Aerial image of Temple Square from Google Maps

Historic preservation concerns
Temple Square is surrounded by a high, granite wall that was built shortly after the block was designated for the building of the temple. It was built to protect machinery during construction of the Temple and was never intended to create a monastic enclave. And it is not the original wall that was built. "The surrounding wall became the first permanent structure on what has become known as Temple Square. It was begun in 1852 as a make-work project for the new arrivals and those on their way to the gold fields in California. It later served to protect the machinery used in the construction of buildings on the temple grounds. The wall is a uniform fifteen feet high but varies in appearance because of the southwest slope of the site. It was constructed of adobe brick with a protective sandstone cap and foundation. The bricks were plastered in order to shield them from the elements. With the passage of time, however, the wall had to be rebuilt because of the gradual deterioration of the original materials. Great care has gone into its reconstruction to retain its original appearance." (source) Even though it is no longer the original wall, in my opinion it would be nice to save a portion of the wall for historical purposes that visitors and tourist groups could view.

Site plan of Temple Square 1893

Security concerns
Instead of a wall keeping people out, the buildings could act as a walled boundary, with see-through gates remaining at the entrances. Regarding the entrances, to help make the large city blocks more walkable and pedestrian friendly, the City Creek Center is splitting up each city block into four smaller quadrant blocks. Essentially this is what Temple square block does as well, with the main entrances at the four midpoints of the block.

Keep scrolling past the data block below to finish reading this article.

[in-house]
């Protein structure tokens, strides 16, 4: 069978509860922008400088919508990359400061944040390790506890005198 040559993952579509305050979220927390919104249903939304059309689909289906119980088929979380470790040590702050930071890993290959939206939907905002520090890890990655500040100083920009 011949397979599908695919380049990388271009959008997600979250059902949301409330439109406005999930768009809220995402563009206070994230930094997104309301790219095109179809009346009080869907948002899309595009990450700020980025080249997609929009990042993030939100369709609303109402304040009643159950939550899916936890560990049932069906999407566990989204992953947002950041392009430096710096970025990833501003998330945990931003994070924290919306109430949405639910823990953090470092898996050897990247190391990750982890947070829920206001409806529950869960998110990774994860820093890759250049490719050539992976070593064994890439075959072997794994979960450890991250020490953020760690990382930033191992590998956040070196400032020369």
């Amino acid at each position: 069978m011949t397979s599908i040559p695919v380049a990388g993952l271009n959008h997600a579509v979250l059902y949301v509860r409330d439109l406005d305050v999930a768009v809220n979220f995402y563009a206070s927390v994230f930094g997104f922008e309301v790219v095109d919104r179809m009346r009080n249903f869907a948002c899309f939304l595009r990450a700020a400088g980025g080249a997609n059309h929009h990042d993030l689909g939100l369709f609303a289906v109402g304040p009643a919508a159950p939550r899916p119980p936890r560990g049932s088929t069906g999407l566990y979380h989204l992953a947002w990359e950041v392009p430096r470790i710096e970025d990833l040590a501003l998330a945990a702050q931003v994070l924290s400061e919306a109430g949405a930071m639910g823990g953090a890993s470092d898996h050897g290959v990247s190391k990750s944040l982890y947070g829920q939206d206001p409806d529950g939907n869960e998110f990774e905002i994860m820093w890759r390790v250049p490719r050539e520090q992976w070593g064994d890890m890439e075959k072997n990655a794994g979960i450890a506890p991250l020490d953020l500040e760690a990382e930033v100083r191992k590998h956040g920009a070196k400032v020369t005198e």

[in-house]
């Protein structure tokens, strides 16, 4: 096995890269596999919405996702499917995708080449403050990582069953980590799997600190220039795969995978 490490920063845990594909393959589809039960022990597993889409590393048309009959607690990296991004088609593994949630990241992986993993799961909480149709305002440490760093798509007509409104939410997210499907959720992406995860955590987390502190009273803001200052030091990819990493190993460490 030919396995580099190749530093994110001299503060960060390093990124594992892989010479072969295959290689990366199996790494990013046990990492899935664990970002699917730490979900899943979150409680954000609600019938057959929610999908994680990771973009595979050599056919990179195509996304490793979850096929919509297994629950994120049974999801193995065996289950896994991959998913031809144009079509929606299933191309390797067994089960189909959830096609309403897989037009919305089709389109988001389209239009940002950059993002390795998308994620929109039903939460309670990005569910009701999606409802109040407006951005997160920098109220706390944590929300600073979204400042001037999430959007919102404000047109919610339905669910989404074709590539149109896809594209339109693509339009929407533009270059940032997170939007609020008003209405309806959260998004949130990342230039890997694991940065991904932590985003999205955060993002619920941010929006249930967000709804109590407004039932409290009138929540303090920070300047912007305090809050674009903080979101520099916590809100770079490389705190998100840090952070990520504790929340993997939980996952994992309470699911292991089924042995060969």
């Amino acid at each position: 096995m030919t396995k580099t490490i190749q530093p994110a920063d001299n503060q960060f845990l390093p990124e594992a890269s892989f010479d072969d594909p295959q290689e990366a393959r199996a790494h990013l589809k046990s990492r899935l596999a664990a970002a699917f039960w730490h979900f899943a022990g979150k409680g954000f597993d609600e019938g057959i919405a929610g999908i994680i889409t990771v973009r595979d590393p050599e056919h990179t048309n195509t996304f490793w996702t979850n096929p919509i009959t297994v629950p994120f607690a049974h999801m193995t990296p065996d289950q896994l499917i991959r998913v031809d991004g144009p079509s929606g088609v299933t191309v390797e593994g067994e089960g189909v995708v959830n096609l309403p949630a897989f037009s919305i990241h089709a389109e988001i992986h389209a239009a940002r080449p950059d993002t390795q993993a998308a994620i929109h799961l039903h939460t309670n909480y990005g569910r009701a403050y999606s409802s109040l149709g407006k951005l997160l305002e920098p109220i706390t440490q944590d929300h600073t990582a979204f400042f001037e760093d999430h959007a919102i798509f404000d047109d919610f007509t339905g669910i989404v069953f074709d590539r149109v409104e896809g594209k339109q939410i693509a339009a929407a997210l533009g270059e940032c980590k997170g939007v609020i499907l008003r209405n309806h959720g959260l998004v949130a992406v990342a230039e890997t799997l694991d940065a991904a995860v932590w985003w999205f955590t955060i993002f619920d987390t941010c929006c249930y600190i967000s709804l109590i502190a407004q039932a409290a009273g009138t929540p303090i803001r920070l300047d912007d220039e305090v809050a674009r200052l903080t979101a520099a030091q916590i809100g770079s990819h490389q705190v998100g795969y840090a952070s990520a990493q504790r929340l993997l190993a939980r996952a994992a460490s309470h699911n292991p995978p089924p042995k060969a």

In a way, the wall within a city is an anti-urban statement. Historically, a large wall was the threshold that defined the city from the country as well as providing security from enemies. Anything outside of the wall was not part of the city. Even though not intended, a walled-off religious complex at the center of a city is telling the public that we don't want you in here - stay out. This message conflicts with the open spirit the missionaries on Temple Square invite people in. The Vatican currently has a 110 acre city surrounded by a wall in the center of Rome. For a comparison to Salt Lake, this would only make sense if the wall were reconfigured to surround the entire 40 acre complex rather than just a single city block.

Vatican map of walled city

The goal would be buildings that engage the street - for both pedestrians and vehicles; buildings that face outward rather than inward. The Visitor Center buildings can and should invite you into Temple Square. Open lines of sight should exist that allow the public to see the beauty of the grounds and instill a desire to enter. The adjacent City Creek Center will bring even more people in close proximity to Temple Square, and a wall is not the way to invite people to learn more about the Church.

Of the four walls surrounding Temple Square, only the East side has been opened up. It is now as much a gate as a wall. The new Main Street Plaza has helped this boundary of Temple Square erode away which is a good thing. On this Eastern wall we are opening ourselves up more to the world. We have nothing to hide, and we want the world to see that. Removing the rest of the wall around Temple Square would go a long way towards furthering our mission to share ourselves with the world. - especially since it is the most visited site in all of Utah and the center of activity for all the Church.